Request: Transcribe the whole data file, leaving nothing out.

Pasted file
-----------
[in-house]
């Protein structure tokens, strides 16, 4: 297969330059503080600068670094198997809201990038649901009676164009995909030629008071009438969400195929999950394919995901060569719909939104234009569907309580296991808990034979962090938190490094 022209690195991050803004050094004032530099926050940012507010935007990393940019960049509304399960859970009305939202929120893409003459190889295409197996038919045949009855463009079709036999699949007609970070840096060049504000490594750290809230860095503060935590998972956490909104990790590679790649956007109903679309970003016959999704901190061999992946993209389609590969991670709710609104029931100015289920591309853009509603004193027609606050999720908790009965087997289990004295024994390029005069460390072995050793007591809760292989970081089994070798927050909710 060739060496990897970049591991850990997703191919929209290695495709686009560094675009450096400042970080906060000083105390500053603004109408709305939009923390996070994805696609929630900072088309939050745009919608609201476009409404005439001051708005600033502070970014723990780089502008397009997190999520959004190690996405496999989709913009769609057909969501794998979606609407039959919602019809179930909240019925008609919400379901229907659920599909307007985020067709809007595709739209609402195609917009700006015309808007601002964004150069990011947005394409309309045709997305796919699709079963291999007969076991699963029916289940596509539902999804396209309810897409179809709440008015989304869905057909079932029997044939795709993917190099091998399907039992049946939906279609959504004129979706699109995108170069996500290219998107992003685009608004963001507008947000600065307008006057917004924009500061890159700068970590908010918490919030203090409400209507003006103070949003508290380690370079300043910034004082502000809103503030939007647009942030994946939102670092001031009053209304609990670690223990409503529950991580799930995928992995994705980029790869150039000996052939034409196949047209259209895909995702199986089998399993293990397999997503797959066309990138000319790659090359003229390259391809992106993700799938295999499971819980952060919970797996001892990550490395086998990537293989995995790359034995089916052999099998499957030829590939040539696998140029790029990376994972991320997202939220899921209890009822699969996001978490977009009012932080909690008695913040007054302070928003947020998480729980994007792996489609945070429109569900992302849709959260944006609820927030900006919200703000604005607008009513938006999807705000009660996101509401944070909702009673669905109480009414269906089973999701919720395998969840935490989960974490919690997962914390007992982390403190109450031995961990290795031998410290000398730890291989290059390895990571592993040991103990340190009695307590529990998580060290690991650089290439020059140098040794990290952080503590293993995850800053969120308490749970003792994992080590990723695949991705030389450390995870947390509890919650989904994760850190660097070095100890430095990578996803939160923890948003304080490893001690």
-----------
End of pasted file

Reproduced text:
[in-house]
């Protein structure tokens, strides 16, 4: 297969330059503080600068670094198997809201990038649901009676164009995909030629008071009438969400195929999950394919995901060569719909939104234009569907309580296991808990034979962090938190490094 022209690195991050803004050094004032530099926050940012507010935007990393940019960049509304399960859970009305939202929120893409003459190889295409197996038919045949009855463009079709036999699949007609970070840096060049504000490594750290809230860095503060935590998972956490909104990790590679790649956007109903679309970003016959999704901190061999992946993209389609590969991670709710609104029931100015289920591309853009509603004193027609606050999720908790009965087997289990004295024994390029005069460390072995050793007591809760292989970081089994070798927050909710 060739060496990897970049591991850990997703191919929209290695495709686009560094675009450096400042970080906060000083105390500053603004109408709305939009923390996070994805696609929630900072088309939050745009919608609201476009409404005439001051708005600033502070970014723990780089502008397009997190999520959004190690996405496999989709913009769609057909969501794998979606609407039959919602019809179930909240019925008609919400379901229907659920599909307007985020067709809007595709739209609402195609917009700006015309808007601002964004150069990011947005394409309309045709997305796919699709079963291999007969076991699963029916289940596509539902999804396209309810897409179809709440008015989304869905057909079932029997044939795709993917190099091998399907039992049946939906279609959504004129979706699109995108170069996500290219998107992003685009608004963001507008947000600065307008006057917004924009500061890159700068970590908010918490919030203090409400209507003006103070949003508290380690370079300043910034004082502000809103503030939007647009942030994946939102670092001031009053209304609990670690223990409503529950991580799930995928992995994705980029790869150039000996052939034409196949047209259209895909995702199986089998399993293990397999997503797959066309990138000319790659090359003229390259391809992106993700799938295999499971819980952060919970797996001892990550490395086998990537293989995995790359034995089916052999099998499957030829590939040539696998140029790029990376994972991320997202939220899921209890009822699969996001978490977009009012932080909690008695913040007054302070928003947020998480729980994007792996489609945070429109569900992302849709959260944006609820927030900006919200703000604005607008009513938006999807705000009660996101509401944070909702009673669905109480009414269906089973999701919720395998969840935490989960974490919690997962914390007992982390403190109450031995961990290795031998410290000398730890291989290059390895990571592993040991103990340190009695307590529990998580060290690991650089290439020059140098040794990290952080503590293993995850800053969120308490749970003792994992080590990723695949991705030389450390995870947390509890919650989904994760850190660097070095100890430095990578996803939160923890948003304080490893001690």